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Born in 1916
Inducted in 1998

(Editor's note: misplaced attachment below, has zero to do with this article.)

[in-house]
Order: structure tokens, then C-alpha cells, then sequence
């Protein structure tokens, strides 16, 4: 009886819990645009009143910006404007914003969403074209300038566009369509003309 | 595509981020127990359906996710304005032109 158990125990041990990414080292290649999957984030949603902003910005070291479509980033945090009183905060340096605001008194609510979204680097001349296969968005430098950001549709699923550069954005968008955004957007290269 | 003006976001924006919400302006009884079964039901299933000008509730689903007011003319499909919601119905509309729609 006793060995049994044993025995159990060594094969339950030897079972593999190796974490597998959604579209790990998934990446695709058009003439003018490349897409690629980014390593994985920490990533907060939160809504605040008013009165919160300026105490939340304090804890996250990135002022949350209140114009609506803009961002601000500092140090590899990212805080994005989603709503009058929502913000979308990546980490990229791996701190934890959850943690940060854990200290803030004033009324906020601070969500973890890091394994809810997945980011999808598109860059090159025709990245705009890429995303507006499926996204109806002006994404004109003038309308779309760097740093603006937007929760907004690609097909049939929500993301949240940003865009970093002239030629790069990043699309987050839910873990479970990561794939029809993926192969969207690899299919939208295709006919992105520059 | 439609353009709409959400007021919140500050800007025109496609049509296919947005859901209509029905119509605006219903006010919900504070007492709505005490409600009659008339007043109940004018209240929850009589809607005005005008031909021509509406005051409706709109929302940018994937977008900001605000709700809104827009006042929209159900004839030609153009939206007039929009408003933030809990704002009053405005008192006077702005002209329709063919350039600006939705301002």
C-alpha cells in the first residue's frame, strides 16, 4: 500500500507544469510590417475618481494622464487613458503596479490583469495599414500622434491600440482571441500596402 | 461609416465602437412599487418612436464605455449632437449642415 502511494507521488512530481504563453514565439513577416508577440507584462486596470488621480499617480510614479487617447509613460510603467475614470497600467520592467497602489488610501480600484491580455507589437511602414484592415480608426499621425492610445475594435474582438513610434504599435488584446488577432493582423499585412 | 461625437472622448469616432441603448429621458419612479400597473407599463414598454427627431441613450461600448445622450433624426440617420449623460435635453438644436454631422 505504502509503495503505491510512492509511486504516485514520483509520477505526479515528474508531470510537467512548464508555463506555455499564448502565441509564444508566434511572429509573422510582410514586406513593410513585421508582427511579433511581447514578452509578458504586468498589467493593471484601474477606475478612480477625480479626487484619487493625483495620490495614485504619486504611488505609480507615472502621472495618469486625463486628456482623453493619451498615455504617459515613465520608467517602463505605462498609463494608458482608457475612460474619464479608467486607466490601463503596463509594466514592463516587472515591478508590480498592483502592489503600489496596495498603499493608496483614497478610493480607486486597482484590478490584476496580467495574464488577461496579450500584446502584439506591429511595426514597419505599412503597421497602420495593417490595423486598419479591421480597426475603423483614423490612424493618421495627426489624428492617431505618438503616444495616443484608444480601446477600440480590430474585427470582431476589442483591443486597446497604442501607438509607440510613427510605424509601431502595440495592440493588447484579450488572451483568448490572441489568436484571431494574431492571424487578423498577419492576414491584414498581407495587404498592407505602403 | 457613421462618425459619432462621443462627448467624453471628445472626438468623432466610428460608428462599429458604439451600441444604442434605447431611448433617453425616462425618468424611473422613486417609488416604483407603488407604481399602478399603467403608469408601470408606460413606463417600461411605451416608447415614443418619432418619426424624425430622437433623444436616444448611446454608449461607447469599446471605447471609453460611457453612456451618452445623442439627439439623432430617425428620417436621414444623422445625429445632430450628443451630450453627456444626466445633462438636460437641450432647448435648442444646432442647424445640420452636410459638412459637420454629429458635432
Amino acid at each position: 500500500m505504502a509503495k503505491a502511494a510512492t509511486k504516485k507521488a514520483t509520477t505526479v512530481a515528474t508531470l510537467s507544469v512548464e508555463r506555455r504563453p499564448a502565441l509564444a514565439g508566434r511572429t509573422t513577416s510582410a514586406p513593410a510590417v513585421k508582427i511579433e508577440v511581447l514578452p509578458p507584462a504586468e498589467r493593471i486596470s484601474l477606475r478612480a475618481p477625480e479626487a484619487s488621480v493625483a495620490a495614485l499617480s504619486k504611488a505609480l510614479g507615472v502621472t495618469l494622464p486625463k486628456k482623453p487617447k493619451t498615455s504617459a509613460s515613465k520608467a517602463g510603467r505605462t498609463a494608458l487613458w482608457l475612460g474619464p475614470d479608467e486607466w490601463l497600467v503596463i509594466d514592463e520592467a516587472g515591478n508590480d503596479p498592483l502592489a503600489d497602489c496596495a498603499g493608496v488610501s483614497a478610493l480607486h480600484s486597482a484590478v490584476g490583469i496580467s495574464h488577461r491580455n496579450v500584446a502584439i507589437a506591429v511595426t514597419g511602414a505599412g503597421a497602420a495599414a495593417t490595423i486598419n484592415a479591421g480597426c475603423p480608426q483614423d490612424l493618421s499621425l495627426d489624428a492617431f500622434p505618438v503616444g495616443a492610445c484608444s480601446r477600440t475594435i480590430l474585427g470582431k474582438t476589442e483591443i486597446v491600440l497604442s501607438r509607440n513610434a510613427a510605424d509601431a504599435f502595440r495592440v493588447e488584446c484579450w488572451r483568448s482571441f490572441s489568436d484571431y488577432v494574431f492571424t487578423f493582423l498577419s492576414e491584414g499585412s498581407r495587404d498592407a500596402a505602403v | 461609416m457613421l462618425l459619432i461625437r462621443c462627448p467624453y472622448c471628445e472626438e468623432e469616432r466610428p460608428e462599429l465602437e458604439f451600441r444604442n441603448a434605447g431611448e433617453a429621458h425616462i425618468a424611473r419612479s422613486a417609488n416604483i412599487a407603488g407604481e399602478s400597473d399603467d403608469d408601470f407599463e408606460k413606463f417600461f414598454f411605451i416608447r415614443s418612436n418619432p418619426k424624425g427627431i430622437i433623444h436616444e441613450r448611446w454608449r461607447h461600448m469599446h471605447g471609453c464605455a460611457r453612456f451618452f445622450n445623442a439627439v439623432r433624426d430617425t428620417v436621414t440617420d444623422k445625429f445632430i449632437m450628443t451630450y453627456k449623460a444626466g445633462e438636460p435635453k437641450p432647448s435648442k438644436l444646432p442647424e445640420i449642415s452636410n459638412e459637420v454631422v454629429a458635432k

Robert Shaw's original career plan was to follow his father and grandfather into the ministry. During his student days at Pomona College (1934-38) he conducted the college glee club and was heard by Fred Waring who asked him to come to New York to organize the Fred Waring Glee Club. Shaw did, in 1938, and continued as director till 1945. In 1941, while still directing the Waring Glee Club, Shaw formed the Collegiate Chorale, which he was to direct till 1954. In 1944 he became the first conductor to receive a Guggenheim Fellowship, which he used for a year's study with Julius Herford. As director of the Collegiate Chorale Shaw commissioned several works, including Hindemith's When Lilacs Last in the Dooryard Bloom'd, and in 1945 the Collegiate Chorale was engaged to perform Beethoven's Ninth Symphony with Toscanini and the NBC Symphony Orchestra. Shaw made his debut as a symphonic conductor with the Naumburg Orchestra in New York in 1946, and in the summer of that year he conducted the NBC Symphony Orchestra. William Schuman selected Shaw to be director of choral music at the Juilliard School, where he taught from 1946 to 1948. He made his debut as a symphonic conductor with the Naumburg Orchestra in New York in 1946, and in the summer of that year he conducted the NBC Symphony Orchestra. He served as music director of the San Diego Symphony in the years 1953-58, and from 1956 to 1967 was associate conductor of the Cleveland Orchestra under George Szell, for whom he organized the Cleveland Orchestra Chorus. In 1956 he also served as codirector of the Alaska Festival, with which he remained active till 1975. Shaw became music director of the Atlanta Symphony in 1967 and proceeded to build the orchestra into a major entity in American music, with, of course, a splendid chorus of its own. Shaw's recordings have brought him a total of 14 Grammy Awards and numerous other forms of recognition. In 1977 the French government named him an Officier des Arts et des Lettres; among his other honors in our own country are the Martin Luther King Jr. Award for Artistic Achievement, the George Peabody Medal, the National Medal of Arts, the Kennedy Center Honors, and the Conductors' Guild's Theodore Thomas Award.